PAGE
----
Girl won’t let cerebral palsy hold her back

Cristal Molina Baheng, 12, amazes her orthopedic surgeon.

That’s not just because of the things she does, like participate in a middle school musical, but because of what she doesn’t do, which is to ignore her doctor’s advice to wear a leg brace.

Cristal, a seventh-grader, has mild cerebral palsy that affects her left leg.

“Most of the time when kids have something mild like this, they try to pretend it is not there and are very resistant to therapies,” said Laura K. Jacks, M.D., pediatric orthopedic surgeon with Norton Children’s Orthopedics of Louisville.

“However, Cristal understands that it is lifelong, and she never argues about wearing her brace. She has always been compliant with therapies and does everything we ask her to, which has led to the best outcome possible for her. ”

Heeding her doctor’s advice so she can do more

Dr. Jacks has operated on Cristal’s leg twice — to lengthen a tendon and transplant a tendon in a part of her foot. Cristal had the most recent surgery when she was in fifth grade, and since then she’s been using the custom-made brace Dr. Jacks prescribed.

“Dr. Jacks did a good job,” said German Baheng, Cristal’s father.

America Molina, Cristal’s mother, said she trusts Dr. Jacks, and she’s thankful that the doctor has helped her daughter. Now, Cristal hopes she’s done with surgeries.

“I actually started to listen (to Dr. Jacks’ advice) because I want to do more stuff like I did last year — like the play, ” Cristal said, recalling how much fun she had in a school performance of “Shrek The Musical Jr. ” when she was in sixth grade. “If you really think about it and you wear it more often, you get used to it, and you sometimes don’t even know you have a brace on. The more you get comfortable with it, then you’re fine with it.”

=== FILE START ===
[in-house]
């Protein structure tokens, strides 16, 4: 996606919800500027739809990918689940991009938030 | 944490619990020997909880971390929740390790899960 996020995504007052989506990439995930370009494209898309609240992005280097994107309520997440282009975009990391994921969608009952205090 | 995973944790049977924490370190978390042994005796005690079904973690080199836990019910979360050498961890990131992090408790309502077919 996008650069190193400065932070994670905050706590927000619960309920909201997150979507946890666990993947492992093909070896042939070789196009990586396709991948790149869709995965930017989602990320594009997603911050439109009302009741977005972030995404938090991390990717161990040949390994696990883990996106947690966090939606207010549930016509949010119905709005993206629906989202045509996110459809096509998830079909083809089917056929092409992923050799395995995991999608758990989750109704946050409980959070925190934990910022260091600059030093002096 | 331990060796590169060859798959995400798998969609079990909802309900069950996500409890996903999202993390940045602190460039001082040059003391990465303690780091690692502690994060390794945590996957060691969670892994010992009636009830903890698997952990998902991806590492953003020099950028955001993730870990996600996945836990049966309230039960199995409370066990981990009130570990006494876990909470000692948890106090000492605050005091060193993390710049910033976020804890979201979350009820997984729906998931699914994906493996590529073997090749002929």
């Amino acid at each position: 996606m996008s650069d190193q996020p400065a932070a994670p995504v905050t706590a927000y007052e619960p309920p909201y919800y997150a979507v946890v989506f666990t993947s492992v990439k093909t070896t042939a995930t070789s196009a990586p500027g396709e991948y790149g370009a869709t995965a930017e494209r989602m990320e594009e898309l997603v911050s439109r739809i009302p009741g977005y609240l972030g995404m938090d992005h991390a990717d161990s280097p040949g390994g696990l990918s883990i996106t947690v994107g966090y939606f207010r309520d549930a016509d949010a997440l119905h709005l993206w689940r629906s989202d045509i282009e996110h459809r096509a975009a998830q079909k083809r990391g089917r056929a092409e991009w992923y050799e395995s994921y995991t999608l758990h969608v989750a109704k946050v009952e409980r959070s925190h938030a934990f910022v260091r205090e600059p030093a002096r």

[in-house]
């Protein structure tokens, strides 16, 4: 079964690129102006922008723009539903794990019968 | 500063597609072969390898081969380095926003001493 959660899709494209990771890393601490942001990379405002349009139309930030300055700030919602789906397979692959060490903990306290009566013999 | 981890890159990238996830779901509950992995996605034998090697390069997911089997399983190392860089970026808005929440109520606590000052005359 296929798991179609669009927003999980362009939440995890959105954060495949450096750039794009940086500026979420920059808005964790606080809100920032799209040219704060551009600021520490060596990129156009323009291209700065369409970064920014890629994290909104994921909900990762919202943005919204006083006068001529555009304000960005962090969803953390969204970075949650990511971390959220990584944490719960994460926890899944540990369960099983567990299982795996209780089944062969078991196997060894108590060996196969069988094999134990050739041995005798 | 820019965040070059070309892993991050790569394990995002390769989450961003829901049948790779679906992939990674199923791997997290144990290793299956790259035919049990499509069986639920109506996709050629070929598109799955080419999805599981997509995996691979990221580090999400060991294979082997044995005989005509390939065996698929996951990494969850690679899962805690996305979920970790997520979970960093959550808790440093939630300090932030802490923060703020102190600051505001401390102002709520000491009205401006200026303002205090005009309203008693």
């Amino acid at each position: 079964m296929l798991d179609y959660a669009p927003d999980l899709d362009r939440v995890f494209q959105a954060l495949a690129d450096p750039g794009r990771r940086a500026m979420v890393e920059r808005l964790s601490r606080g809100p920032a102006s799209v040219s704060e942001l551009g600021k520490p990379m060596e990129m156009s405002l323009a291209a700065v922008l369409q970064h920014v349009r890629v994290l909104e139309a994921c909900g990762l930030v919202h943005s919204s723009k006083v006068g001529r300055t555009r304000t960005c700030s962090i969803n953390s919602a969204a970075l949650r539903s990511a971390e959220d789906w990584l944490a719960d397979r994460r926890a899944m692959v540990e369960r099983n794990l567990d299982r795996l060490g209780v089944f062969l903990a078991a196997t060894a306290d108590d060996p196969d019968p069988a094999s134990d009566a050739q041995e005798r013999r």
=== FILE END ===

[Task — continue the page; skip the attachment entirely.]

Cristal acknowledged she didn’t wear her brace during the performance, but she put it back on after the show. She wears it to school and after school, especially if she goes outside to play.

“If you listen to the doctor, it actually really helps. Then you won’t need more surgeries and can do more stuff, like musicals, anything,” Cristal said. “It’s easier to just listen to the doctor.”

Pointing to her left leg, Cristal said some of the dance moves in the musical were challenging.

“But I got it,” she said. “It was fun to express myself and make other people happy.”

Cristal thinks she might try to do a spring musical at school this year with several friends. She’s also helping a neighbor about the same age who recently had surgery for a similar condition.

“She has the same thing as me, and she’s getting better each day, which makes me happy because I help her a lot,” Cristal said.

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‘Like a best friend to me’

Dr. Jacks said Cristal is able to walk without the brace, but it helps her walk more naturally and will also help her avoid future problems, such as arthritis. Dr. Jacks is impressed by Cristal’s great attitude.

“She will always have to wear a brace and will never have normal motion in her ankle, but she does not let it stop her,” Dr. Jacks said.

Cristal said there are disappointing times when she can’t “do what other kids are going to be doing, especially when you’re young.”

“The more that I listened to Dr. Jacks, I realized if I follow her rules, then I can actually do the stuff that I want to do.”

Cristal only sees Dr. Jacks for a yearly checkup, but they have a lasting bond.

“I love her. She’s like a best friend to me. We only see each other one time a year, but I always look forward to it. I like it how she tries to speak Spanish, because it’s funny,” said Cristal, whose family speaks Spanish. “She’s really nice. She’s a caring person, and if I was a patient who didn’t listen to her, I would still want to be her friend. ”


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